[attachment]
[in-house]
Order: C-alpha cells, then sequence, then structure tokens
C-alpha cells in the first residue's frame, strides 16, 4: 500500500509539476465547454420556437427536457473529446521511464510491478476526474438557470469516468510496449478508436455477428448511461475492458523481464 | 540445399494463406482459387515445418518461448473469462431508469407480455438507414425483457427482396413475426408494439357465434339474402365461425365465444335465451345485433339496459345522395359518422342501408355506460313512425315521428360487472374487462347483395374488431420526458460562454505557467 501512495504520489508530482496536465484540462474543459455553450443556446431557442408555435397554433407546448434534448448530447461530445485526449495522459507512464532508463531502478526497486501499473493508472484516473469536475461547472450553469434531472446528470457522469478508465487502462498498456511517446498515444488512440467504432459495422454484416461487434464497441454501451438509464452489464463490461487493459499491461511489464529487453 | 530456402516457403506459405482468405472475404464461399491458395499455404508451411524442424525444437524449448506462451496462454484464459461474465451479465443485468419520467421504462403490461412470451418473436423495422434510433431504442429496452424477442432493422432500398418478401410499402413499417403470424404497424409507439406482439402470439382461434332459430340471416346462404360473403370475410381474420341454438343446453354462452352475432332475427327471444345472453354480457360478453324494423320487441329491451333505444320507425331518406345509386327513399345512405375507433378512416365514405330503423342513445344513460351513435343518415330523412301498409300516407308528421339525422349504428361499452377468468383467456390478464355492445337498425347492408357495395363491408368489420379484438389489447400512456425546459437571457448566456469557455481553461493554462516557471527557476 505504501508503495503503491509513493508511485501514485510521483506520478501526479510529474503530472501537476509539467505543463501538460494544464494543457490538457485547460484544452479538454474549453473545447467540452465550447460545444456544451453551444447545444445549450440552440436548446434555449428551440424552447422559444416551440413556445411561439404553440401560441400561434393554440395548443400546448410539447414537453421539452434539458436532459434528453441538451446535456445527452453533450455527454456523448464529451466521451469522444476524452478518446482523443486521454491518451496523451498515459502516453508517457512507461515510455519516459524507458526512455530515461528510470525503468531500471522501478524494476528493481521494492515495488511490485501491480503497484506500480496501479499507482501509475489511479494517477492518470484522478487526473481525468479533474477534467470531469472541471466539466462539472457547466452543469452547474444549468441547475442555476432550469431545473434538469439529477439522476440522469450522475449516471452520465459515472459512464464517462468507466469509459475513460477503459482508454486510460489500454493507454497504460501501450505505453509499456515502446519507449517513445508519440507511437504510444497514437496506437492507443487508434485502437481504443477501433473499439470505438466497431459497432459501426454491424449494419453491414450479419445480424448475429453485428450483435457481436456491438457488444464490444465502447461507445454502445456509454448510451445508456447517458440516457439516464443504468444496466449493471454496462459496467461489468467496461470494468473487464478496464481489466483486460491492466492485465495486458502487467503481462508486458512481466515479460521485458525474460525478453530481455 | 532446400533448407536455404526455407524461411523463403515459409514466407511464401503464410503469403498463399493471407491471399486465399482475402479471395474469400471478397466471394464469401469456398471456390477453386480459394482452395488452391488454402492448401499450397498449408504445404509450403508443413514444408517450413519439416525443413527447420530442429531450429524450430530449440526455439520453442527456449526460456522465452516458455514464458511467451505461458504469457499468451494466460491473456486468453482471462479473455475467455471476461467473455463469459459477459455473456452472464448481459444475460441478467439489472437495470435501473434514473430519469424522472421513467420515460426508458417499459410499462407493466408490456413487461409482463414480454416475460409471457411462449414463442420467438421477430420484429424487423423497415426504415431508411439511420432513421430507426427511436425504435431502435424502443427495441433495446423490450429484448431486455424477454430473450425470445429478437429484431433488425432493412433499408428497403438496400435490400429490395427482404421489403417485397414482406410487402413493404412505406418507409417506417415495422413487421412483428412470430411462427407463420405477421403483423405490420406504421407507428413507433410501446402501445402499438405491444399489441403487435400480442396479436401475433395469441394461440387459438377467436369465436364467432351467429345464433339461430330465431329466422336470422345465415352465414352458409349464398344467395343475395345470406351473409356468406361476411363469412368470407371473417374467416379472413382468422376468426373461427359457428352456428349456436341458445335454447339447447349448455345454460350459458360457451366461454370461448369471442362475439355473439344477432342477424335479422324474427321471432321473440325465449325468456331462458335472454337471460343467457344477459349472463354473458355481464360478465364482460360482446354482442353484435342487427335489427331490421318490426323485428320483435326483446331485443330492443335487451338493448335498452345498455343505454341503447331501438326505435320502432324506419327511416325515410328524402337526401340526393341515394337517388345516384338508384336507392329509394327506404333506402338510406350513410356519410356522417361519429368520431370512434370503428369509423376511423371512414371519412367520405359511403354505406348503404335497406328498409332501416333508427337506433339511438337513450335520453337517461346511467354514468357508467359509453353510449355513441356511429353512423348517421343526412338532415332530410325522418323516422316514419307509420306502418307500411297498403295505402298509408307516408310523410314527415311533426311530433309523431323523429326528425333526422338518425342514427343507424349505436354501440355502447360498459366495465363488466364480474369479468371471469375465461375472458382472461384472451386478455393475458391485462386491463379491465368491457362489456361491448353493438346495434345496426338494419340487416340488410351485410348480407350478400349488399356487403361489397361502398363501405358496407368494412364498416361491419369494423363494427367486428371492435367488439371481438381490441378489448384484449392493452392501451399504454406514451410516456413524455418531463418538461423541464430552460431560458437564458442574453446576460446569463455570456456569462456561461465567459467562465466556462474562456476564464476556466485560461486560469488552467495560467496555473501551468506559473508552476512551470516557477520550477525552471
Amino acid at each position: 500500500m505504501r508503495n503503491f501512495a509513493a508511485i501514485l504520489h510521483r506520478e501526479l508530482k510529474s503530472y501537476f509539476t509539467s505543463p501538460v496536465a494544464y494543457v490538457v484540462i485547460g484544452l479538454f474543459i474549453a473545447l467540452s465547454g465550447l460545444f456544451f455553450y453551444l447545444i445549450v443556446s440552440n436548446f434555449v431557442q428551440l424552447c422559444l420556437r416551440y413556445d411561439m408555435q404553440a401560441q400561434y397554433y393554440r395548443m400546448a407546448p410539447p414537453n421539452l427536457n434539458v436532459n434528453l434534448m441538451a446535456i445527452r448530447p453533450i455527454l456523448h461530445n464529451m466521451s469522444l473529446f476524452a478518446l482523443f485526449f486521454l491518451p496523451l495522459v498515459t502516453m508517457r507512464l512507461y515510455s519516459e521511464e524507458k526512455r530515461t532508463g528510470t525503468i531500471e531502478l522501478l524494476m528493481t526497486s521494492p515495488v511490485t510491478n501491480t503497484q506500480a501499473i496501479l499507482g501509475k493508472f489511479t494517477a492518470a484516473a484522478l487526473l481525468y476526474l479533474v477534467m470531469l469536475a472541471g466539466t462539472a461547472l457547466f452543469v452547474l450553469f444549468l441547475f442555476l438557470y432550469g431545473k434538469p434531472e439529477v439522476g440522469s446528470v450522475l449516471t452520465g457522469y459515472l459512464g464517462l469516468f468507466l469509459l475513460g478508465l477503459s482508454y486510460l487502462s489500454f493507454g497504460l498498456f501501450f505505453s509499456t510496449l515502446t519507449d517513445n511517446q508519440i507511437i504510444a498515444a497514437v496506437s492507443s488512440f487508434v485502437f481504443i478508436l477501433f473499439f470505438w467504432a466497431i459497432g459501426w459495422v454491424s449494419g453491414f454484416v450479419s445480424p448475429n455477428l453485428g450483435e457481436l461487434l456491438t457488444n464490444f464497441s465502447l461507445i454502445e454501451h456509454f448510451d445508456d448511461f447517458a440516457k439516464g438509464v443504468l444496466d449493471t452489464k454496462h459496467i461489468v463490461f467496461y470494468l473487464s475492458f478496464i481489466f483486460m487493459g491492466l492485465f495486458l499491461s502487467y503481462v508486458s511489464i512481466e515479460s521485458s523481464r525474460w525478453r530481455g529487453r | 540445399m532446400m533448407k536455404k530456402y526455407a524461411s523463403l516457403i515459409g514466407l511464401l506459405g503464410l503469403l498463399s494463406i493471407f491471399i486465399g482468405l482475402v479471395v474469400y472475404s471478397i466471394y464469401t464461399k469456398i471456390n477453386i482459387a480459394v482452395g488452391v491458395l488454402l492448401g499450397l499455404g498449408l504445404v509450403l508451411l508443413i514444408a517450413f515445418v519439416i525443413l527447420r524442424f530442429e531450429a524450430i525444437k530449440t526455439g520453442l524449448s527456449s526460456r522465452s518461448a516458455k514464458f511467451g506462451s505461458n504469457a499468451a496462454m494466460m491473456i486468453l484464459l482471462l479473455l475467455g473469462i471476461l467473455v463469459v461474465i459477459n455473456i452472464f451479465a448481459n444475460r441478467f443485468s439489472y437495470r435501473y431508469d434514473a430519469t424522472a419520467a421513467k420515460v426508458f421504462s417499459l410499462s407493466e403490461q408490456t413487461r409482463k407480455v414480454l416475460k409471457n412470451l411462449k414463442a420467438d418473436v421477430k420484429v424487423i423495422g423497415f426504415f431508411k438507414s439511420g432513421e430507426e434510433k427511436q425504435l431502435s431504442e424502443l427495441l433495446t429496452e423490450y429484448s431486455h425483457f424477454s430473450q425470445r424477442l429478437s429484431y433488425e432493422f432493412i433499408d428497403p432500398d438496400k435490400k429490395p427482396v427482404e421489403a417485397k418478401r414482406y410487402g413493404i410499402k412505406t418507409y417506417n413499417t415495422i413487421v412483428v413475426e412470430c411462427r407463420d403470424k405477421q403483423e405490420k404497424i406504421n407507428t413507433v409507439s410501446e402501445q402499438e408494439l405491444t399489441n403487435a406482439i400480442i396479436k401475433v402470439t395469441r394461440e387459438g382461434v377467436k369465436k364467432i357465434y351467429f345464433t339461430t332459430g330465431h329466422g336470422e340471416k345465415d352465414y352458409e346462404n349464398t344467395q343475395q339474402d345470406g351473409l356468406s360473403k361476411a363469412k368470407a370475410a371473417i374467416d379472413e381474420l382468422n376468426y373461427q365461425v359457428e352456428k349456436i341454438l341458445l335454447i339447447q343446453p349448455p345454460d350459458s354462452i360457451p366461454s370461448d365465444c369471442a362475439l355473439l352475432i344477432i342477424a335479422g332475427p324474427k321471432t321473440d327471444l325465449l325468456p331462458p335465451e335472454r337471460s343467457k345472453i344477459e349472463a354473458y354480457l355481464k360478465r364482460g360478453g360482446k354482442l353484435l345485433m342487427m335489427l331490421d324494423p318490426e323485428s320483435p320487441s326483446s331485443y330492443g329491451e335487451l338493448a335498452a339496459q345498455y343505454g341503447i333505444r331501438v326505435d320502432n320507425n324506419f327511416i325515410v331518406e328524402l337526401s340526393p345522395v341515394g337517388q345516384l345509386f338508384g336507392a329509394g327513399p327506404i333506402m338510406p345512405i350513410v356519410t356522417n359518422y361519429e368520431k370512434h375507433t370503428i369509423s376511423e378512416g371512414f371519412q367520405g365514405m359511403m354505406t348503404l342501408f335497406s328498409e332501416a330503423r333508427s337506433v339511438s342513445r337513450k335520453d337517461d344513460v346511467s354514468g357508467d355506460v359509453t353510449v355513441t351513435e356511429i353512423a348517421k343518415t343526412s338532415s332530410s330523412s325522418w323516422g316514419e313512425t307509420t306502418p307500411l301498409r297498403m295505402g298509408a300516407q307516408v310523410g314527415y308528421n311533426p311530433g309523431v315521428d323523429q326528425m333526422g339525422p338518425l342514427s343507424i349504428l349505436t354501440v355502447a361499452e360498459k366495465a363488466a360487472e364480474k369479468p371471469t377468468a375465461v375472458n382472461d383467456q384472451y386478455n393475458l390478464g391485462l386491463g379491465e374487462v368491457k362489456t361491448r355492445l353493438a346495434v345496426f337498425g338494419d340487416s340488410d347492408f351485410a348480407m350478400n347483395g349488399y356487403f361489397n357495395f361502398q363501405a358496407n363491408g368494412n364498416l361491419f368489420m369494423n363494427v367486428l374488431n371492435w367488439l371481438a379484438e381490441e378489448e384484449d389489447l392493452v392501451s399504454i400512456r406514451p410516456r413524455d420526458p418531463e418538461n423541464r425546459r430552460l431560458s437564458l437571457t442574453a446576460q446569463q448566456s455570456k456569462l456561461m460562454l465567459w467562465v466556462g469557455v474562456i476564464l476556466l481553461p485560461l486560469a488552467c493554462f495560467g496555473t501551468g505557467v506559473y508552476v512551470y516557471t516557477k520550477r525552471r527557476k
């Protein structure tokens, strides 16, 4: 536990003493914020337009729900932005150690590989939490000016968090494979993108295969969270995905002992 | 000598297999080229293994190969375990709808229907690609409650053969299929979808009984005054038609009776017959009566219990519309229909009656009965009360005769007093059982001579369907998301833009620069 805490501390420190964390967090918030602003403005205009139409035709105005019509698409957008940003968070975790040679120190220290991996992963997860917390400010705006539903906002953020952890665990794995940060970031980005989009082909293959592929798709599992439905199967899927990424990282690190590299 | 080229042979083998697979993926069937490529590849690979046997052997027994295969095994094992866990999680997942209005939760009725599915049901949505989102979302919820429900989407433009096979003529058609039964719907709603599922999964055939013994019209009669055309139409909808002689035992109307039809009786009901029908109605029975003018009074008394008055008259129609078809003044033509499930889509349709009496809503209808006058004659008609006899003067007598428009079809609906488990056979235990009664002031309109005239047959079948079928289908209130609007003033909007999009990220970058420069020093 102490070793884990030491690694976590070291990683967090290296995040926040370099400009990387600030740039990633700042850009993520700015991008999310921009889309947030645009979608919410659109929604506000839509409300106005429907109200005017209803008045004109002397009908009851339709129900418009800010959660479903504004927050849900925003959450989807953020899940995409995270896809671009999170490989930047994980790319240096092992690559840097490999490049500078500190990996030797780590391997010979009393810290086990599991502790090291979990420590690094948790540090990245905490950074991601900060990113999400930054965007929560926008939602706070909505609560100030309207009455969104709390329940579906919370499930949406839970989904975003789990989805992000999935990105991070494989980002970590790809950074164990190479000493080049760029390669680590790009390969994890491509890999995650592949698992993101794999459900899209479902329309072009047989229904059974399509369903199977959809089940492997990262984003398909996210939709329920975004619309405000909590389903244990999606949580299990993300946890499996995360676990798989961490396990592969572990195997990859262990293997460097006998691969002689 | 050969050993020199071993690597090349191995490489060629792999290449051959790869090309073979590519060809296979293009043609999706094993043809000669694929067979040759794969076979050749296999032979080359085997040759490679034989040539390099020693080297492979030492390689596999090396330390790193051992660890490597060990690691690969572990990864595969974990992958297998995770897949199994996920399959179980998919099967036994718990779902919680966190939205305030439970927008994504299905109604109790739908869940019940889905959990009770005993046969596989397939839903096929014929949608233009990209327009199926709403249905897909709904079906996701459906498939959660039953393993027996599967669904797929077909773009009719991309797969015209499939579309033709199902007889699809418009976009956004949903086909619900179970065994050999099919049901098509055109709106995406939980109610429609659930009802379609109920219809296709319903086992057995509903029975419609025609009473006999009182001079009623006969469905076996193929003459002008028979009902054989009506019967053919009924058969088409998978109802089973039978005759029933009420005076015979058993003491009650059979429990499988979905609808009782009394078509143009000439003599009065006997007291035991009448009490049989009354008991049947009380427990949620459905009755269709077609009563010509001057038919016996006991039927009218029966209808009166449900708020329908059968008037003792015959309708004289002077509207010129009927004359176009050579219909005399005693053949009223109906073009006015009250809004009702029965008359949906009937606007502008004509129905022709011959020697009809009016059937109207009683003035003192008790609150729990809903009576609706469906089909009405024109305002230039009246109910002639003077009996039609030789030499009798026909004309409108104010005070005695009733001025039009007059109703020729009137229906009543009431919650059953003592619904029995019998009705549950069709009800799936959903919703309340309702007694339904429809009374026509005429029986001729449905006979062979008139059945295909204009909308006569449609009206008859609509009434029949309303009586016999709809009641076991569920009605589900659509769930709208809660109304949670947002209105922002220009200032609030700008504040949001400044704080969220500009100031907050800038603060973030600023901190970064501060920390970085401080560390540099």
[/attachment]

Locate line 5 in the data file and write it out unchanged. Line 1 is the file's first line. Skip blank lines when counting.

């Protein structure tokens, strides 16, 4: 536990003493914020337009729900932005150690590989939490000016968090494979993108295969969270995905002992 | 000598297999080229293994190969375990709808229907690609409650053969299929979808009984005054038609009776017959009566219990519309229909009656009965009360005769007093059982001579369907998301833009620069 805490501390420190964390967090918030602003403005205009139409035709105005019509698409957008940003968070975790040679120190220290991996992963997860917390400010705006539903906002953020952890665990794995940060970031980005989009082909293959592929798709599992439905199967899927990424990282690190590299 | 080229042979083998697979993926069937490529590849690979046997052997027994295969095994094992866990999680997942209005939760009725599915049901949505989102979302919820429900989407433009096979003529058609039964719907709603599922999964055939013994019209009669055309139409909808002689035992109307039809009786009901029908109605029975003018009074008394008055008259129609078809003044033509499930889509349709009496809503209808006058004659008609006899003067007598428009079809609906488990056979235990009664002031309109005239047959079948079928289908209130609007003033909007999009990220970058420069020093 102490070793884990030491690694976590070291990683967090290296995040926040370099400009990387600030740039990633700042850009993520700015991008999310921009889309947030645009979608919410659109929604506000839509409300106005429907109200005017209803008045004109002397009908009851339709129900418009800010959660479903504004927050849900925003959450989807953020899940995409995270896809671009999170490989930047994980790319240096092992690559840097490999490049500078500190990996030797780590391997010979009393810290086990599991502790090291979990420590690094948790540090990245905490950074991601900060990113999400930054965007929560926008939602706070909505609560100030309207009455969104709390329940579906919370499930949406839970989904975003789990989805992000999935990105991070494989980002970590790809950074164990190479000493080049760029390669680590790009390969994890491509890999995650592949698992993101794999459900899209479902329309072009047989229904059974399509369903199977959809089940492997990262984003398909996210939709329920975004619309405000909590389903244990999606949580299990993300946890499996995360676990798989961490396990592969572990195997990859262990293997460097006998691969002689 | 050969050993020199071993690597090349191995490489060629792999290449051959790869090309073979590519060809296979293009043609999706094993043809000669694929067979040759794969076979050749296999032979080359085997040759490679034989040539390099020693080297492979030492390689596999090396330390790193051992660890490597060990690691690969572990990864595969974990992958297998995770897949199994996920399959179980998919099967036994718990779902919680966190939205305030439970927008994504299905109604109790739908869940019940889905959990009770005993046969596989397939839903096929014929949608233009990209327009199926709403249905897909709904079906996701459906498939959660039953393993027996599967669904797929077909773009009719991309797969015209499939579309033709199902007889699809418009976009956004949903086909619900179970065994050999099919049901098509055109709106995406939980109610429609659930009802379609109920219809296709319903086992057995509903029975419609025609009473006999009182001079009623006969469905076996193929003459002008028979009902054989009506019967053919009924058969088409998978109802089973039978005759029933009420005076015979058993003491009650059979429990499988979905609808009782009394078509143009000439003599009065006997007291035991009448009490049989009354008991049947009380427990949620459905009755269709077609009563010509001057038919016996006991039927009218029966209808009166449900708020329908059968008037003792015959309708004289002077509207010129009927004359176009050579219909005399005693053949009223109906073009006015009250809004009702029965008359949906009937606007502008004509129905022709011959020697009809009016059937109207009683003035003192008790609150729990809903009576609706469906089909009405024109305002230039009246109910002639003077009996039609030789030499009798026909004309409108104010005070005695009733001025039009007059109703020729009137229906009543009431919650059953003592619904029995019998009705549950069709009800799936959903919703309340309702007694339904429809009374026509005429029986001729449905006979062979008139059945295909204009909308006569449609009206008859609509009434029949309303009586016999709809009641076991569920009605589900659509769930709208809660109304949670947002209105922002220009200032609030700008504040949001400044704080969220500009100031907050800038603060973030600023901190970064501060920390970085401080560390540099």